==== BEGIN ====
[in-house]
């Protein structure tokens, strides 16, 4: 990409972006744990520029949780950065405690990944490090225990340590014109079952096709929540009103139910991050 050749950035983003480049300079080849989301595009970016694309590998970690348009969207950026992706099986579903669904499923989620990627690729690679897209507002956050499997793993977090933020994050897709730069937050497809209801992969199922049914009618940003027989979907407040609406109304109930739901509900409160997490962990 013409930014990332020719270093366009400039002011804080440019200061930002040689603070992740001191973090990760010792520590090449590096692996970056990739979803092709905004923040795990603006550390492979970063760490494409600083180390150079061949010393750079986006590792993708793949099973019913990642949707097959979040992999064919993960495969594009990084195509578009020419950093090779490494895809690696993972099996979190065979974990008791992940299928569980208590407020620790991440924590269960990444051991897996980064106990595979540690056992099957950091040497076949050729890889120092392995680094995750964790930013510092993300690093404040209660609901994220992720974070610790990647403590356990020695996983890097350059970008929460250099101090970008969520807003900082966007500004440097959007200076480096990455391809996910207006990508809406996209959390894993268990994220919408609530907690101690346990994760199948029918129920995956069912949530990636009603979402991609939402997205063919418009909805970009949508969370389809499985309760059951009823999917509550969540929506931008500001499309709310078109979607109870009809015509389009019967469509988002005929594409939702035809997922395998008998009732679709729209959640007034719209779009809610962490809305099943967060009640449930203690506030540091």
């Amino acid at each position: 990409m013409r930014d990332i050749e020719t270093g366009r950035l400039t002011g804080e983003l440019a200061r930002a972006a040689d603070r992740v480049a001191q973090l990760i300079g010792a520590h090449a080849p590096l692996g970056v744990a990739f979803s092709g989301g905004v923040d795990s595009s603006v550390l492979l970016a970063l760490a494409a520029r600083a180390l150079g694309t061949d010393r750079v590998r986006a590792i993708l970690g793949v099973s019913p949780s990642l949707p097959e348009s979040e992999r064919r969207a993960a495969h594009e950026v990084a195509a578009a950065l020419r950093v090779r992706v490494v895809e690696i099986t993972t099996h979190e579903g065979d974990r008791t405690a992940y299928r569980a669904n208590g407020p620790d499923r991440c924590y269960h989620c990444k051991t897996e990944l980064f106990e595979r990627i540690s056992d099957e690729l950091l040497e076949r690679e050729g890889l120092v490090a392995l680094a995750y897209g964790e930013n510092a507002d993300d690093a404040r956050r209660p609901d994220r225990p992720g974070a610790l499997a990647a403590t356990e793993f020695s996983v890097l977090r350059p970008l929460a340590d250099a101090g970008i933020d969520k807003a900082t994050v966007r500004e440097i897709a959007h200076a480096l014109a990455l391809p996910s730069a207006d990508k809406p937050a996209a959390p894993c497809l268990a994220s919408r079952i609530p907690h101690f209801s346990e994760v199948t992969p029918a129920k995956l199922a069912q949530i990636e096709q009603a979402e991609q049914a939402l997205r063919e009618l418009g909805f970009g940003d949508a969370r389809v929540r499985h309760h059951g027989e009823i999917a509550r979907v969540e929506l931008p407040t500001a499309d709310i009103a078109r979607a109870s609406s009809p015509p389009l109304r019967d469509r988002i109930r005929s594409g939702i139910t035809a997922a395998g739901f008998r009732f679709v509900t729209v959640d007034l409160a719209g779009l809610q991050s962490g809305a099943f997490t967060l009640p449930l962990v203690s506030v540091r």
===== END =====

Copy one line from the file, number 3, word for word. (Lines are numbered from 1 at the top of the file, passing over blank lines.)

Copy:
């Amino acid at each position: 990409m013409r930014d990332i050749e020719t270093g366009r950035l400039t002011g804080e983003l440019a200061r930002a972006a040689d603070r992740v480049a001191q973090l990760i300079g010792a520590h090449a080849p590096l692996g970056v744990a990739f979803s092709g989301g905004v923040d795990s595009s603006v550390l492979l970016a970063l760490a494409a520029r600083a180390l150079g694309t061949d010393r750079v590998r986006a590792i993708l970690g793949v099973s019913p949780s990642l949707p097959e348009s979040e992999r064919r969207a993960a495969h594009e950026v990084a195509a578009a950065l020419r950093v090779r992706v490494v895809e690696i099986t993972t099996h979190e579903g065979d974990r008791t405690a992940y299928r569980a669904n208590g407020p620790d499923r991440c924590y269960h989620c990444k051991t897996e990944l980064f106990e595979r990627i540690s056992d099957e690729l950091l040497e076949r690679e050729g890889l120092v490090a392995l680094a995750y897209g964790e930013n510092a507002d993300d690093a404040r956050r209660p609901d994220r225990p992720g974070a610790l499997a990647a403590t356990e793993f020695s996983v890097l977090r350059p970008l929460a340590d250099a101090g970008i933020d969520k807003a900082t994050v966007r500004e440097i897709a959007h200076a480096l014109a990455l391809p996910s730069a207006d990508k809406p937050a996209a959390p894993c497809l268990a994220s919408r079952i609530p907690h101690f209801s346990e994760v199948t992969p029918a129920k995956l199922a069912q949530i990636e096709q009603a979402e991609q049914a939402l997205r063919e009618l418009g909805f970009g940003d949508a969370r389809v929540r499985h309760h059951g027989e009823i999917a509550r979907v969540e929506l931008p407040t500001a499309d709310i009103a078109r979607a109870s609406s009809p015509p389009l109304r019967d469509r988002i109930r005929s594409g939702i139910t035809a997922a395998g739901f008998r009732f679709v509900t729209v959640d007034l409160a719209g779009l809610q991050s962490g809305a099943f997490t967060l009640p449930l962990v203690s506030v540091r």